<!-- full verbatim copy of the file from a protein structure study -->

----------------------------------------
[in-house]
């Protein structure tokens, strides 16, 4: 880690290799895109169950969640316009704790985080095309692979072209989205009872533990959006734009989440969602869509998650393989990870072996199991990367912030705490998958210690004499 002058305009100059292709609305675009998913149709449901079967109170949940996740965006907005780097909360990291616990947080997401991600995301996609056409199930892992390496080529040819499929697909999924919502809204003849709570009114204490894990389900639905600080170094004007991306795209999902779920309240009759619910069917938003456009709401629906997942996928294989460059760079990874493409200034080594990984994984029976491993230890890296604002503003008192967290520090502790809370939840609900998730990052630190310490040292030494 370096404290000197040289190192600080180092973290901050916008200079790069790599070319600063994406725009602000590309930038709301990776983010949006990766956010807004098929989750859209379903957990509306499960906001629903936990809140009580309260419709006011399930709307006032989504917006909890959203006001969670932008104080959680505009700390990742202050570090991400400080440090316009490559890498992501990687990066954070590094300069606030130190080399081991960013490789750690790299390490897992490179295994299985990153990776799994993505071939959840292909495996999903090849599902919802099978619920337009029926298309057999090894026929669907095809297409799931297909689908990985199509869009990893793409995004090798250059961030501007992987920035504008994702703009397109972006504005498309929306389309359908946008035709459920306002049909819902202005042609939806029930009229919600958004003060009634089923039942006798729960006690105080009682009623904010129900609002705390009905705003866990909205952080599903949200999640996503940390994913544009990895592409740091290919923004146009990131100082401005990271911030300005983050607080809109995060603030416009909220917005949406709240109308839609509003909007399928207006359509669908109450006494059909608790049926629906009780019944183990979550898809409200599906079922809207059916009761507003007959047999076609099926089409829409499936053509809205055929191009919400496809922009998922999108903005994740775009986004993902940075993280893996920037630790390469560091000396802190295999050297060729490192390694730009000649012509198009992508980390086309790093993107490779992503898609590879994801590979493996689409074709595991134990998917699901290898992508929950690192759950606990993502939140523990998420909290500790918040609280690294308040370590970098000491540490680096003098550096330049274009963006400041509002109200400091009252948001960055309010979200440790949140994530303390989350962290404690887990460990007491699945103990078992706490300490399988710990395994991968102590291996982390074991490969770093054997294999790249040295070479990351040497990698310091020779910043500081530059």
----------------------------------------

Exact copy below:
[in-house]
């Protein structure tokens, strides 16, 4: 880690290799895109169950969640316009704790985080095309692979072209989205009872533990959006734009989440969602869509998650393989990870072996199991990367912030705490998958210690004499 002058305009100059292709609305675009998913149709449901079967109170949940996740965006907005780097909360990291616990947080997401991600995301996609056409199930892992390496080529040819499929697909999924919502809204003849709570009114204490894990389900639905600080170094004007991306795209999902779920309240009759619910069917938003456009709401629906997942996928294989460059760079990874493409200034080594990984994984029976491993230890890296604002503003008192967290520090502790809370939840609900998730990052630190310490040292030494 370096404290000197040289190192600080180092973290901050916008200079790069790599070319600063994406725009602000590309930038709301990776983010949006990766956010807004098929989750859209379903957990509306499960906001629903936990809140009580309260419709006011399930709307006032989504917006909890959203006001969670932008104080959680505009700390990742202050570090991400400080440090316009490559890498992501990687990066954070590094300069606030130190080399081991960013490789750690790299390490897992490179295994299985990153990776799994993505071939959840292909495996999903090849599902919802099978619920337009029926298309057999090894026929669907095809297409799931297909689908990985199509869009990893793409995004090798250059961030501007992987920035504008994702703009397109972006504005498309929306389309359908946008035709459920306002049909819902202005042609939806029930009229919600958004003060009634089923039942006798729960006690105080009682009623904010129900609002705390009905705003866990909205952080599903949200999640996503940390994913544009990895592409740091290919923004146009990131100082401005990271911030300005983050607080809109995060603030416009909220917005949406709240109308839609509003909007399928207006359509669908109450006494059909608790049926629906009780019944183990979550898809409200599906079922809207059916009761507003007959047999076609099926089409829409499936053509809205055929191009919400496809922009998922999108903005994740775009986004993902940075993280893996920037630790390469560091000396802190295999050297060729490192390694730009000649012509198009992508980390086309790093993107490779992503898609590879994801590979493996689409074709595991134990998917699901290898992508929950690192759950606990993502939140523990998420909290500790918040609280690294308040370590970098000491540490680096003098550096330049274009963006400041509002109200400091009252948001960055309010979200440790949140994530303390989350962290404690887990460990007491699945103990078992706490300490399988710990395994991968102590291996982390074991490969770093054997294999790249040295070479990351040497990698310091020779910043500081530059």